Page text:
Resilient China

BEIJING – Today’s financial crisis and looming global recession are challenging China’s export-driven economic model as never before in the 30 years since Deng Xiaoping opened the economy. Indeed, in recent weeks, “the factory of the world” has become plagued by the closure of thousands of manufacturing plants and the threat of widespread labor unrest.

I believe that China’s innovative model for development is likely to help it weather both the gathering economic crisis and any resulting social and political unrest. Moreover, should China safely navigate this storm, its status as a rising economic and political power will be strengthened.

The essence of the Chinese economic model is a careful sequencing of reforms, with priority given to economic reform over political reform, which means retaining the existing constitutional system and the ruling status of the Communist Party of China (CPC). This model has involved substantial liberalization in terms of official ideology, the economy, and society, while maintaining public ownership of the major banks and largest state-owned enterprises (SOEs) as “anchors of economic stability.”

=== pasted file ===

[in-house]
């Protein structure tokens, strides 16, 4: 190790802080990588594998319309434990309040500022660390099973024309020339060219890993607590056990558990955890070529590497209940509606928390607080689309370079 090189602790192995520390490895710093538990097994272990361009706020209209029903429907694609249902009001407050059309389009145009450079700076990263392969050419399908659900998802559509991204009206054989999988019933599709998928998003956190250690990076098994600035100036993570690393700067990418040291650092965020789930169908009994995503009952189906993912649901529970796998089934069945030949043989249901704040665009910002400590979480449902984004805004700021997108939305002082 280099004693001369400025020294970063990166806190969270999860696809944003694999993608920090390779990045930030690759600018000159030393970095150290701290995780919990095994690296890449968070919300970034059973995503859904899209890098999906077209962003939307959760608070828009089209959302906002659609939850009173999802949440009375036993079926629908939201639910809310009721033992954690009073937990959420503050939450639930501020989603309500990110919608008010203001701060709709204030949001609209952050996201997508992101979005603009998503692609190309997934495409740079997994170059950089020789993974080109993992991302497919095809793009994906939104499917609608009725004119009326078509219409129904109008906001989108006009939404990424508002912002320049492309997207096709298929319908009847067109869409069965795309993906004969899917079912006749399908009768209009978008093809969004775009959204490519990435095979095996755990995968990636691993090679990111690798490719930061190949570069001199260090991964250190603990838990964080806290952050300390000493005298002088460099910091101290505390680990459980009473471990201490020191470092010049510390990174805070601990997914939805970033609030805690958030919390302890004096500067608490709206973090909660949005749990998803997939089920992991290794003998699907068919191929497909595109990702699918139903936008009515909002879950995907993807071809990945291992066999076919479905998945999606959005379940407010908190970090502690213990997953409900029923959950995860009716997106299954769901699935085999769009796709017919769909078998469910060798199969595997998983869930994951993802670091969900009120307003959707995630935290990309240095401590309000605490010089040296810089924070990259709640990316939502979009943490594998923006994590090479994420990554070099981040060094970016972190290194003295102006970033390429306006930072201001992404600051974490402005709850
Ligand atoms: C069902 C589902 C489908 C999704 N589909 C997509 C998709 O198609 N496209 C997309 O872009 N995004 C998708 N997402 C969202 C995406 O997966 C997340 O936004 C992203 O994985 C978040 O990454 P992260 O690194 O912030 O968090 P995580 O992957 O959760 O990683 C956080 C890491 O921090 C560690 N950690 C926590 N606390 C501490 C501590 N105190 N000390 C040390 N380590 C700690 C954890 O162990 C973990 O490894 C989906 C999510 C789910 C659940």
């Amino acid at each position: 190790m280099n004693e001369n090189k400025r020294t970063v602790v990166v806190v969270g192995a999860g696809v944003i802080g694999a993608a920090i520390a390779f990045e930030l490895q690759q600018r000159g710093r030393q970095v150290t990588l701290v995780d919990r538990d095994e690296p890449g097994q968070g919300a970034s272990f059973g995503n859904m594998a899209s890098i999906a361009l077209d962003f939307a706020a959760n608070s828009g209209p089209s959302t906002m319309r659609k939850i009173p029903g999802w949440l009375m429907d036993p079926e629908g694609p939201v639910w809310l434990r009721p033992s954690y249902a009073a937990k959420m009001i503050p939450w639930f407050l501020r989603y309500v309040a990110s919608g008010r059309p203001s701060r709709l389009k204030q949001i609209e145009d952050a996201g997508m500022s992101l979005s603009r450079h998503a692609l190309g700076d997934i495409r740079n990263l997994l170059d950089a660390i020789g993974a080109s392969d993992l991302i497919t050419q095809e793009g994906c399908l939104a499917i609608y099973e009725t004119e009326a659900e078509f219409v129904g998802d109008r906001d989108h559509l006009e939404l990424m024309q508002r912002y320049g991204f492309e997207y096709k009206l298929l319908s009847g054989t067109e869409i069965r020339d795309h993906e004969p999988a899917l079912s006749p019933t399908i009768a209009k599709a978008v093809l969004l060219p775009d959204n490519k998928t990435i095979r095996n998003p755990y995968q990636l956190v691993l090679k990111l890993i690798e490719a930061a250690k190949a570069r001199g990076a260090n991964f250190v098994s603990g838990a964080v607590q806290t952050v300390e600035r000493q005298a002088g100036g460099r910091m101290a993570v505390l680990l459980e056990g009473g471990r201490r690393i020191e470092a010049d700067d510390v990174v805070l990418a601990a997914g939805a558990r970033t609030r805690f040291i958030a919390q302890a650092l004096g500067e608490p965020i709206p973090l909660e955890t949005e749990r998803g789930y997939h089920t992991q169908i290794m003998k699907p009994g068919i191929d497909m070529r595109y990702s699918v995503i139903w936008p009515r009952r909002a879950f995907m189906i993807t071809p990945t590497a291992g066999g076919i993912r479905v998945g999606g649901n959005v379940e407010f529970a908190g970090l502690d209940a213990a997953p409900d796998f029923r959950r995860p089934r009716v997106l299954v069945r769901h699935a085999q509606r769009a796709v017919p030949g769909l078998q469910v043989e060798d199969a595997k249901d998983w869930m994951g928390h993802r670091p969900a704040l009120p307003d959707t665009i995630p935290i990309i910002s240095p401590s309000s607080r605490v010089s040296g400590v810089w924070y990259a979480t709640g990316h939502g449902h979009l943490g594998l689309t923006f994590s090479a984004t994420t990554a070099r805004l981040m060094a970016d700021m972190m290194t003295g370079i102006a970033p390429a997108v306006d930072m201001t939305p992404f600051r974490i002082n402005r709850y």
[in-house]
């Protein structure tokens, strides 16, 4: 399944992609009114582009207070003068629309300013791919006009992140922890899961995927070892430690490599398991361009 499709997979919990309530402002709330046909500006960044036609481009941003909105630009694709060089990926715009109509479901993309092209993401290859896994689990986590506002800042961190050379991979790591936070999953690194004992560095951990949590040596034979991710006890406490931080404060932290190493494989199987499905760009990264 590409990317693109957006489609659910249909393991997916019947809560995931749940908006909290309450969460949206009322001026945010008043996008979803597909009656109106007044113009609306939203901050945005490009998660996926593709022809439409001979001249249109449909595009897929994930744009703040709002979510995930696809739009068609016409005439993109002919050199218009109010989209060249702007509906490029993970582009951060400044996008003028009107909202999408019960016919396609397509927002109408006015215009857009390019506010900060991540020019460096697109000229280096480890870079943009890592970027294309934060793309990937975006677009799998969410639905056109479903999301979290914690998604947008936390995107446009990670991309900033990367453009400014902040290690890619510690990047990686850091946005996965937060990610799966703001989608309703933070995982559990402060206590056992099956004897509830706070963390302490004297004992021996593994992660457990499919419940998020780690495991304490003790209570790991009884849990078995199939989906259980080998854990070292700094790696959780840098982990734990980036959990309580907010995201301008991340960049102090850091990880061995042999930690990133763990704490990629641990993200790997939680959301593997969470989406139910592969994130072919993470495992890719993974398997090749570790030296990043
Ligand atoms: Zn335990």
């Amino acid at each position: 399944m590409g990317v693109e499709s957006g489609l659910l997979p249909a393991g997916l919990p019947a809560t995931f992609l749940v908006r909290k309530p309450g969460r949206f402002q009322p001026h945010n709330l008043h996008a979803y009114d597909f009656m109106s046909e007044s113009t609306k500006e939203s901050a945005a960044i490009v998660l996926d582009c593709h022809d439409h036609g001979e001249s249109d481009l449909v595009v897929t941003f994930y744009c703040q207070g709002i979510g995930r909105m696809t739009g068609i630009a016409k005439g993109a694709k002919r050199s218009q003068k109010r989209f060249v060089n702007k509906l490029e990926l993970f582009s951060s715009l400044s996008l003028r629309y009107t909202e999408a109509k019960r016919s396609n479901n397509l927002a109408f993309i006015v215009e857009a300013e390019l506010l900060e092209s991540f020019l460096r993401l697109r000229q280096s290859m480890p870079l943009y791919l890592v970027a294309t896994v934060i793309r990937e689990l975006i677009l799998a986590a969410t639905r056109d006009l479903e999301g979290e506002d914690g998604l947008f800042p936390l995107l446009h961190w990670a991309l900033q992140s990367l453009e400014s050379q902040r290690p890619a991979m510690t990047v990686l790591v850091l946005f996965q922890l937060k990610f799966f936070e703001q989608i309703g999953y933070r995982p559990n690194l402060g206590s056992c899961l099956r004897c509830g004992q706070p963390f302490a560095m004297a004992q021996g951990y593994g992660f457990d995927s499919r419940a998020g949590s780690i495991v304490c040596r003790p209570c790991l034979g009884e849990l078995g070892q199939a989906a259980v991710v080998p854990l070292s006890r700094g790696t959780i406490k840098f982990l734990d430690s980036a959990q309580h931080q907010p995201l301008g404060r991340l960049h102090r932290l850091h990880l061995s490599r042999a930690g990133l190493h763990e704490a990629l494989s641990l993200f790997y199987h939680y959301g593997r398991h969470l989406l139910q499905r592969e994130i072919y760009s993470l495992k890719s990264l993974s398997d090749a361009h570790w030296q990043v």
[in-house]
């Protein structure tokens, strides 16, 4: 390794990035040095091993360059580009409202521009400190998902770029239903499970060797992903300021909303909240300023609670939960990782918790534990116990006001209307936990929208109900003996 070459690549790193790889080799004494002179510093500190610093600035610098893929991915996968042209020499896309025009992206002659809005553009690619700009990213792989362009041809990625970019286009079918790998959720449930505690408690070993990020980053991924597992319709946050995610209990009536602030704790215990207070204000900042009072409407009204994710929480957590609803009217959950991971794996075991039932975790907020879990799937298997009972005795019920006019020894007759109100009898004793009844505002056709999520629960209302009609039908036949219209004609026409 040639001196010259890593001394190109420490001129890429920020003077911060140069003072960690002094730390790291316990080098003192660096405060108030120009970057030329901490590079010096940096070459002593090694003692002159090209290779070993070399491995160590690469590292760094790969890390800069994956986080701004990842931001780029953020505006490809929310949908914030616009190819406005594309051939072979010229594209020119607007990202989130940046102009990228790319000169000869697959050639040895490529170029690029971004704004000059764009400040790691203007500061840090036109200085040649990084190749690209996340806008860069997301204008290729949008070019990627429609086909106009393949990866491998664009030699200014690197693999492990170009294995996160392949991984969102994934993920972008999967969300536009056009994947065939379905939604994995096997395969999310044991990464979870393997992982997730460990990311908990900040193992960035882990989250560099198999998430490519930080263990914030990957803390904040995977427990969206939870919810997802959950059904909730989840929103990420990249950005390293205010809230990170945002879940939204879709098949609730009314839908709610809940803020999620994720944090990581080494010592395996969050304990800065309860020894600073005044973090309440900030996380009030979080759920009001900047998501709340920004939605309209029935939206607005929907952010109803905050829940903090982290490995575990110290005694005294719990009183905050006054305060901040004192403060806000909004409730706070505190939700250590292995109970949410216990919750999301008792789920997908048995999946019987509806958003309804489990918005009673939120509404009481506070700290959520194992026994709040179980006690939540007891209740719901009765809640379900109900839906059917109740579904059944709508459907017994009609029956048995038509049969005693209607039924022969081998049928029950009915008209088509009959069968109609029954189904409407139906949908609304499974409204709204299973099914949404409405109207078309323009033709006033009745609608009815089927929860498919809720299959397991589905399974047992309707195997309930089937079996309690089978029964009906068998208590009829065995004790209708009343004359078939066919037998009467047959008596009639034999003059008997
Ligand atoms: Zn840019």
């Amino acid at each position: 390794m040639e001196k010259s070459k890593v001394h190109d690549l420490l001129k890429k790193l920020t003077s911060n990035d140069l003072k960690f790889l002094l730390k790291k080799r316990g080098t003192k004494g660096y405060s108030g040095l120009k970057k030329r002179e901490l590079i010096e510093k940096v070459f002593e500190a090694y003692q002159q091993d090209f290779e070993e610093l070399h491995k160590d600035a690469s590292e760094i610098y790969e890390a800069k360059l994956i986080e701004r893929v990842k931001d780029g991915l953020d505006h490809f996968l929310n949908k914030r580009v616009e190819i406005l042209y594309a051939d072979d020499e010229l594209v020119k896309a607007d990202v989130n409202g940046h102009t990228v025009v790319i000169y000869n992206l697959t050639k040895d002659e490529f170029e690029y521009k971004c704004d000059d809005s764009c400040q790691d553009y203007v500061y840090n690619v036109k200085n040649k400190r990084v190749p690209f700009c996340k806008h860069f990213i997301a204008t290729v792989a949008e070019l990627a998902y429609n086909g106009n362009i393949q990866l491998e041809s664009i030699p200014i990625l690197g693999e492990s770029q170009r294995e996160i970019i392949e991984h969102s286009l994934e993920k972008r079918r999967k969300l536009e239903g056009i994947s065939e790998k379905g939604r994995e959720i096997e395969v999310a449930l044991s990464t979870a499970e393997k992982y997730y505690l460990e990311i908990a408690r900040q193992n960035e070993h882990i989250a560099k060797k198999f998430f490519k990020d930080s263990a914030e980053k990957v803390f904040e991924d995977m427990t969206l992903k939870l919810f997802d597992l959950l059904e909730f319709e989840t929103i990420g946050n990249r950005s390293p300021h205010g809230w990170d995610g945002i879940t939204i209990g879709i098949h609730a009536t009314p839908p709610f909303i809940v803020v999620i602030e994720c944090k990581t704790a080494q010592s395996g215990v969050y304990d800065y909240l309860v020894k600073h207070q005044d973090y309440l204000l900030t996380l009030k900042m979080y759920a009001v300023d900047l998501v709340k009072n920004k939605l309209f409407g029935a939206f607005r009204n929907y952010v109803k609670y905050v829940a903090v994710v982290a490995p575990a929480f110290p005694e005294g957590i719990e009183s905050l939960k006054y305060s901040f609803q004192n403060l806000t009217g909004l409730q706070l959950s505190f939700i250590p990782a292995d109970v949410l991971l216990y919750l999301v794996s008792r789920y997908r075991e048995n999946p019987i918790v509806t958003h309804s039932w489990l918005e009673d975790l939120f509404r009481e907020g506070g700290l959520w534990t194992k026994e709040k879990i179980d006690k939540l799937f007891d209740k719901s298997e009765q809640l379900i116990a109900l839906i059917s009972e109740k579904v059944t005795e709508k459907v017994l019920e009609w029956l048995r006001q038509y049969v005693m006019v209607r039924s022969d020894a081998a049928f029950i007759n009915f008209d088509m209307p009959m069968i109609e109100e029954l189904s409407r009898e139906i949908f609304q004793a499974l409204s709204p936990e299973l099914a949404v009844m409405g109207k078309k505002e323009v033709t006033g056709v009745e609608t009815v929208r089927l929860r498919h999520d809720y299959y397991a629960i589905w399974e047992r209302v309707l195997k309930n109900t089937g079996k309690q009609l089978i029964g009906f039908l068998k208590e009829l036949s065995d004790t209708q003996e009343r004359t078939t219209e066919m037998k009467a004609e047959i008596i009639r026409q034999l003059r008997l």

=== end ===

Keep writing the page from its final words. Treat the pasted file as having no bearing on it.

Similarly, whereas much autonomy has been extended to local governments in economic and social development, the central government has kept its grip on the direction of policy by maintaining the power to appoint local party and government officials. In short, the Chinese model reflects a combination of pragmatism, liberalism, and market competition, but with a strong dose of state intervention.